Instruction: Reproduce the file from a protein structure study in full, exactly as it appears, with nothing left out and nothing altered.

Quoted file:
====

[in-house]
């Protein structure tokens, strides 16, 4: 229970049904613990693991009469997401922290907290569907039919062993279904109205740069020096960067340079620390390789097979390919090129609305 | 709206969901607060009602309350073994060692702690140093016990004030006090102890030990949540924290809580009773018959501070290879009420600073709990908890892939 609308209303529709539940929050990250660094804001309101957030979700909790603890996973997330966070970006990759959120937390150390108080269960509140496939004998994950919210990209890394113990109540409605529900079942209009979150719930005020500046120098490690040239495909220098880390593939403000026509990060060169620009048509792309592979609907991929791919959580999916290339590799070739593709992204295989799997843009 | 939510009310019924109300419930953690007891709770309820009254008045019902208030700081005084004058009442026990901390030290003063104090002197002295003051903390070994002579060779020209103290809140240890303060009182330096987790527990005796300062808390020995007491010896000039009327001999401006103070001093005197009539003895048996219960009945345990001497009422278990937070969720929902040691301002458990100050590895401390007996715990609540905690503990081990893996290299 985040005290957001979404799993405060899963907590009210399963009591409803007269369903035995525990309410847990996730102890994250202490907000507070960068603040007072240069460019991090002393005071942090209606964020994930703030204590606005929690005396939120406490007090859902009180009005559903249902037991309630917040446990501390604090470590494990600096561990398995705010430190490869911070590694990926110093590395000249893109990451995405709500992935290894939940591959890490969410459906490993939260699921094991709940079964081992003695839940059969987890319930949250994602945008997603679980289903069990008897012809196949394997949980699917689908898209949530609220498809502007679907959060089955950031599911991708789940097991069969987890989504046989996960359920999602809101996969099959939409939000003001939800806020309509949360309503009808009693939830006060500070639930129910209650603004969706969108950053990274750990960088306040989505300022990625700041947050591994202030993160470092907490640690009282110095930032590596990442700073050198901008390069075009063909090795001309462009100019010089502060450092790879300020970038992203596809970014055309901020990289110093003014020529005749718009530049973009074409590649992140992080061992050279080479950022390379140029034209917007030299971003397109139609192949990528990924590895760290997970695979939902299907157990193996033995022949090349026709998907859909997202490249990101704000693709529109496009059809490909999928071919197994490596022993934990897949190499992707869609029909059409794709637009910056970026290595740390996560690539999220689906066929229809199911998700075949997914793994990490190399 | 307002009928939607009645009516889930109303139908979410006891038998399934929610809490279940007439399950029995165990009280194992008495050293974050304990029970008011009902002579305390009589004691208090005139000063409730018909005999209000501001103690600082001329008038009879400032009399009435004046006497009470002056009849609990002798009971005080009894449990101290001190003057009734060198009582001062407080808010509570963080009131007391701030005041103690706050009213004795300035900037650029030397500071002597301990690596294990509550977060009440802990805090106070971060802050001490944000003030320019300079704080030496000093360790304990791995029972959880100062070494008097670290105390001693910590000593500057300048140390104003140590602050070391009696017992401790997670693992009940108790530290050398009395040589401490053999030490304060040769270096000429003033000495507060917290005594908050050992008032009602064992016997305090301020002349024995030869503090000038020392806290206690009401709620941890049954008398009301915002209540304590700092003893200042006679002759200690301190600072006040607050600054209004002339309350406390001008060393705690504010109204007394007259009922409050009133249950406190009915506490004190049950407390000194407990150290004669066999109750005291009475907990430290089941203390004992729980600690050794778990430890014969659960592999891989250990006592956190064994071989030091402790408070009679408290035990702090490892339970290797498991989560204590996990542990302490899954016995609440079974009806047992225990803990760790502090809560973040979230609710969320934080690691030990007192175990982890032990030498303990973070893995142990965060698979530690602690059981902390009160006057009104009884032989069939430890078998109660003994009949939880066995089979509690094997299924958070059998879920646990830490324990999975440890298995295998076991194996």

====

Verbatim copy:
[in-house]
């Protein structure tokens, strides 16, 4: 229970049904613990693991009469997401922290907290569907039919062993279904109205740069020096960067340079620390390789097979390919090129609305 | 709206969901607060009602309350073994060692702690140093016990004030006090102890030990949540924290809580009773018959501070290879009420600073709990908890892939 609308209303529709539940929050990250660094804001309101957030979700909790603890996973997330966070970006990759959120937390150390108080269960509140496939004998994950919210990209890394113990109540409605529900079942209009979150719930005020500046120098490690040239495909220098880390593939403000026509990060060169620009048509792309592979609907991929791919959580999916290339590799070739593709992204295989799997843009 | 939510009310019924109300419930953690007891709770309820009254008045019902208030700081005084004058009442026990901390030290003063104090002197002295003051903390070994002579060779020209103290809140240890303060009182330096987790527990005796300062808390020995007491010896000039009327001999401006103070001093005197009539003895048996219960009945345990001497009422278990937070969720929902040691301002458990100050590895401390007996715990609540905690503990081990893996290299 985040005290957001979404799993405060899963907590009210399963009591409803007269369903035995525990309410847990996730102890994250202490907000507070960068603040007072240069460019991090002393005071942090209606964020994930703030204590606005929690005396939120406490007090859902009180009005559903249902037991309630917040446990501390604090470590494990600096561990398995705010430190490869911070590694990926110093590395000249893109990451995405709500992935290894939940591959890490969410459906490993939260699921094991709940079964081992003695839940059969987890319930949250994602945008997603679980289903069990008897012809196949394997949980699917689908898209949530609220498809502007679907959060089955950031599911991708789940097991069969987890989504046989996960359920999602809101996969099959939409939000003001939800806020309509949360309503009808009693939830006060500070639930129910209650603004969706969108950053990274750990960088306040989505300022990625700041947050591994202030993160470092907490640690009282110095930032590596990442700073050198901008390069075009063909090795001309462009100019010089502060450092790879300020970038992203596809970014055309901020990289110093003014020529005749718009530049973009074409590649992140992080061992050279080479950022390379140029034209917007030299971003397109139609192949990528990924590895760290997970695979939902299907157990193996033995022949090349026709998907859909997202490249990101704000693709529109496009059809490909999928071919197994490596022993934990897949190499992707869609029909059409794709637009910056970026290595740390996560690539999220689906066929229809199911998700075949997914793994990490190399 | 307002009928939607009645009516889930109303139908979410006891038998399934929610809490279940007439399950029995165990009280194992008495050293974050304990029970008011009902002579305390009589004691208090005139000063409730018909005999209000501001103690600082001329008038009879400032009399009435004046006497009470002056009849609990002798009971005080009894449990101290001190003057009734060198009582001062407080808010509570963080009131007391701030005041103690706050009213004795300035900037650029030397500071002597301990690596294990509550977060009440802990805090106070971060802050001490944000003030320019300079704080030496000093360790304990791995029972959880100062070494008097670290105390001693910590000593500057300048140390104003140590602050070391009696017992401790997670693992009940108790530290050398009395040589401490053999030490304060040769270096000429003033000495507060917290005594908050050992008032009602064992016997305090301020002349024995030869503090000038020392806290206690009401709620941890049954008398009301915002209540304590700092003893200042006679002759200690301190600072006040607050600054209004002339309350406390001008060393705690504010109204007394007259009922409050009133249950406190009915506490004190049950407390000194407990150290004669066999109750005291009475907990430290089941203390004992729980600690050794778990430890014969659960592999891989250990006592956190064994071989030091402790408070009679408290035990702090490892339970290797498991989560204590996990542990302490899954016995609440079974009806047992225990803990760790502090809560973040979230609710969320934080690691030990007192175990982890032990030498303990973070893995142990965060698979530690602690059981902390009160006057009104009884032989069939430890078998109660003994009949939880066995089979509690094997299924958070059998879920646990830490324990999975440890298995295998076991194996």